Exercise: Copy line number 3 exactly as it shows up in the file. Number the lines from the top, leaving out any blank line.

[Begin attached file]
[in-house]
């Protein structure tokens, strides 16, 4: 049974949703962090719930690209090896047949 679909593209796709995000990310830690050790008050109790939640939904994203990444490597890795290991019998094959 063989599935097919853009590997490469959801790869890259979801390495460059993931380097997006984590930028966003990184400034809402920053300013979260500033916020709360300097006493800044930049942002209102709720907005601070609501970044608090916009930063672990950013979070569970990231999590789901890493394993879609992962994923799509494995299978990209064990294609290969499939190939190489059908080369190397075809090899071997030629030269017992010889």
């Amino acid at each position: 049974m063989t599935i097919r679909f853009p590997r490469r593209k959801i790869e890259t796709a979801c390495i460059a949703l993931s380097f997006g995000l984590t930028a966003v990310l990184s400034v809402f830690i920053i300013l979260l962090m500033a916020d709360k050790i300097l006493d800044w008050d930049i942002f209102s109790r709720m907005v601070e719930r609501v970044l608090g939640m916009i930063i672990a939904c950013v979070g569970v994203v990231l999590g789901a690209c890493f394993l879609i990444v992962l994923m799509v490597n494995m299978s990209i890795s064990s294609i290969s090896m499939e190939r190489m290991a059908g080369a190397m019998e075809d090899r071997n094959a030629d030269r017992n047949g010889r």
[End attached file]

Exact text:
């Amino acid at each position: 049974m063989t599935i097919r679909f853009p590997r490469r593209k959801i790869e890259t796709a979801c390495i460059a949703l993931s380097f997006g995000l984590t930028a966003v990310l990184s400034v809402f830690i920053i300013l979260l962090m500033a916020d709360k050790i300097l006493d800044w008050d930049i942002f209102s109790r709720m907005v601070e719930r609501v970044l608090g939640m916009i930063i672990a939904c950013v979070g569970v994203v990231l999590g789901a690209c890493f394993l879609i990444v992962l994923m799509v490597n494995m299978s990209i890795s064990s294609i290969s090896m499939e190939r190489m290991a059908g080369a190397m019998e075809d090899r071997n094959a030629d030269r017992n047949g010889r």